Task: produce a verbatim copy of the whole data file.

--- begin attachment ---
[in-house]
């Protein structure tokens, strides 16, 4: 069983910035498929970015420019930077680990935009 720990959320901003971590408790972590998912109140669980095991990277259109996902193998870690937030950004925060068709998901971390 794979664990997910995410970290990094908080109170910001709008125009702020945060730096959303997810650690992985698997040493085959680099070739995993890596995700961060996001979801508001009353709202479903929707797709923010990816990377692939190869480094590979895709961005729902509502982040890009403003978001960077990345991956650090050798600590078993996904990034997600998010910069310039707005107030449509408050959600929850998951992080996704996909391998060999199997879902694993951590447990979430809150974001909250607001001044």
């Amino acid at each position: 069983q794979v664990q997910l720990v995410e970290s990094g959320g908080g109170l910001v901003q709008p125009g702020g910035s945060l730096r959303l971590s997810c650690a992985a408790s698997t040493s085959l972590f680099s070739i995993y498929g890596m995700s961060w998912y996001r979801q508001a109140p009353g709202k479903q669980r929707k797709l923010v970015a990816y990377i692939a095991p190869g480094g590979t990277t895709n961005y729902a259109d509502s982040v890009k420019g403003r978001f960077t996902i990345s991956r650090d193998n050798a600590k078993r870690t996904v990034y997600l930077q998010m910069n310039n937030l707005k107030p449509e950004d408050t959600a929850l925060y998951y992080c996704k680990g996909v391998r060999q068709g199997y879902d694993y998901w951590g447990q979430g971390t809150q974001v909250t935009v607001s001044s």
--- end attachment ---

[in-house]
């Protein structure tokens, strides 16, 4: 069983910035498929970015420019930077680990935009 720990959320901003971590408790972590998912109140669980095991990277259109996902193998870690937030950004925060068709998901971390 794979664990997910995410970290990094908080109170910001709008125009702020945060730096959303997810650690992985698997040493085959680099070739995993890596995700961060996001979801508001009353709202479903929707797709923010990816990377692939190869480094590979895709961005729902509502982040890009403003978001960077990345991956650090050798600590078993996904990034997600998010910069310039707005107030449509408050959600929850998951992080996704996909391998060999199997879902694993951590447990979430809150974001909250607001001044």
């Amino acid at each position: 069983q794979v664990q997910l720990v995410e970290s990094g959320g908080g109170l910001v901003q709008p125009g702020g910035s945060l730096r959303l971590s997810c650690a992985a408790s698997t040493s085959l972590f680099s070739i995993y498929g890596m995700s961060w998912y996001r979801q508001a109140p009353g709202k479903q669980r929707k797709l923010v970015a990816y990377i692939a095991p190869g480094g590979t990277t895709n961005y729902a259109d509502s982040v890009k420019g403003r978001f960077t996902i990345s991956r650090d193998n050798a600590k078993r870690t996904v990034y997600l930077q998010m910069n310039n937030l707005k107030p449509e950004d408050t959600a929850l925060y998951y992080c996704k680990g996909v391998r060999q068709g199997y879902d694993y998901w951590g447990q979430g971390t809150q974001v909250t935009v607001s001044s």